A History of Diversity, Equity and Inclusion at Brandeis
When the American Jewish community established Brandeis University in 1948, Jews, other ethnic and racial groups, and women faced overt discrimination in higher education. Brandeis was founded on the principles of diversity, equity, and inclusion, and has always welcomed talented students, faculty and staff of all backgrounds and beliefs.
Professor Stephen Whitfield, PhD’72, who has researched the political history of Brandeis, notes how the media, including The New York Times and Ebony Magazine, the leading African American publication at the time, praised the founding principle of openness. Ebony reported in 1952 that Brandeis “operates on a set of democratic principles which could easily serve as goals for every other university in the United States. There are no quotas limiting students of any religion and no racial barriers at Brandeis University.”
Our commitment to these founding values has never faltered, though it has been tested over the university’s history. We hold respectful dissent as a core aspect and an essential component of a free and open society, and Brandeis students have always helped keep the university accountable to its mission and values.
Campus activism has often reflected national or even global movements for social and racial justice. In the wake of the assassination of Martin Luther King, Jr., in 1968, Brandeis’ Afro-American Society called for recruiting more African-American professors and students, as well as creating an African and Afro-American studies department.
Within months of the assassination, Brandeis established 10 Dr. Martin Luther King Jr. Scholarships. Now a half-century old, the program was renamed in 2016 as the Dr. Martin Luther King Jr. Fellowship to reflect its breadth, which extends beyond tuition assistance.
In 1968, Brandeis also launched the Transitional Year Program (renamed the Myra Kraft Transitional Year Program in 2013), one of the first of its kind in the country for promising underrepresented students who have faced personal hardship or had limited pre-college academic opportunities.
A pivotal challenge to Brandeis’ commitment to diversity and inclusion arose with the 11-day student occupation of Ford Hall in early January 1969 by more than 60 African-American students. They issued a list of 10 nonnegotiable demands, the chief one calling for the creation of an Afro- and African-American studies department.
The Ford Hall takeover was a tense time on campus, revealing fractures between the administration, faculty and students about the occupation, as well as broad support among students for it. At the end of the occupation, students had attained their main demand for the establishment an African and Afro-American studies department (AAAS).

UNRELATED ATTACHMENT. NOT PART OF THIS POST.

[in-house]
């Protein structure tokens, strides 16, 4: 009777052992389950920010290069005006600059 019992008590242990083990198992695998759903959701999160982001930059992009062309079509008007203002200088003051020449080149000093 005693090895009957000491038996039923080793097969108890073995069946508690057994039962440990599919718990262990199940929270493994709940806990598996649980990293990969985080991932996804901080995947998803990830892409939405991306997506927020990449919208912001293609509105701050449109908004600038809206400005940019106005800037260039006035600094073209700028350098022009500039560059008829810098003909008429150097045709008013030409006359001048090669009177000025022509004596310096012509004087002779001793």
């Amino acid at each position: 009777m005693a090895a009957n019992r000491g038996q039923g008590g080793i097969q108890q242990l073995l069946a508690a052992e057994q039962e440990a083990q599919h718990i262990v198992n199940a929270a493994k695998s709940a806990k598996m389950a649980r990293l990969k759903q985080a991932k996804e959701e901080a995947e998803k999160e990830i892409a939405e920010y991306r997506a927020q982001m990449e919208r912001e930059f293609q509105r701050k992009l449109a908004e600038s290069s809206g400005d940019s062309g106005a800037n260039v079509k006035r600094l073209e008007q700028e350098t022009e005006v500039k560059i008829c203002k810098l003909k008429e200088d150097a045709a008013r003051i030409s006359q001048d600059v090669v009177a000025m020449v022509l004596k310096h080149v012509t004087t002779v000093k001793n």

Brandeis has continued to spearhead initiatives that reflect our commitment to justice and enrich our community’s diversity and inclusiveness. The Brandeis Posse programs, one for liberal-arts students, and one for science scholars (which originated at Brandeis), are prime examples. Both merit-based, the programs bring academically talented, underrepresented students with demonstrated leadership potential to Brandeis on full-tuition scholarships.
Yet it’s clear that diversity, equity and inclusiveness cannot be achieved through programmatic improvements alone. When students occupied the Bernstein-Marcus administrative building in November 2015, they cast a light on a nationwide campus movement for more diversity and inclusion — and expressed the university’s ethos.
In recognition of the 1969 occupation, the Brandeis protesters — African-American students, in concert with classmates of Latinx, Jewish, Asian, Arab and White backgrounds — called the protest #FordHall2015, and issued a set of 13 demands. Twelve days after the occupation began, Interim President Lisa Lynch and key administrators reached an agreement with student protesters. The university agreed to recruit more underrepresented faculty and students of color, improve mentorship of faculty and hire a chief diversity officer, among other initiatives.
The Ford Hall 2015 student protesters demanded significant change on our campus to make it more diverse, equitable, inclusive and welcoming. We have made measurable strides, though much work remains to be done to make our campus truly inclusive and welcoming — a sobering fact made clear at a March 2018 Town Hall with President Ron Liebowitz, Board of Trustees Chair Meyer Koplow and Provost Lisa Lynch.
The campus-wide meeting was called following the firing of the men’s head basketball coach after several student athletes said he made racist comments and harassed them. Some students expressed anguish and feelings of marginalization at the Town Hall, and the university began an independent investigation into how complaints made against the former men’s basketball coach were handled internally. The investigation is examining the policies and practices followed in this case; policies and procedures more generally; and the wider climate at the university.
To this point, the university is deeply committed to supporting students, faculty and staff from marginalized populations, as well as to developing the rest of the campus community. Targeted efforts are underway to provide students with direct support, as well as to make sure that all community members have access to affinity and equity support groups.
For more information, refer to our status on commitments to DEI issues.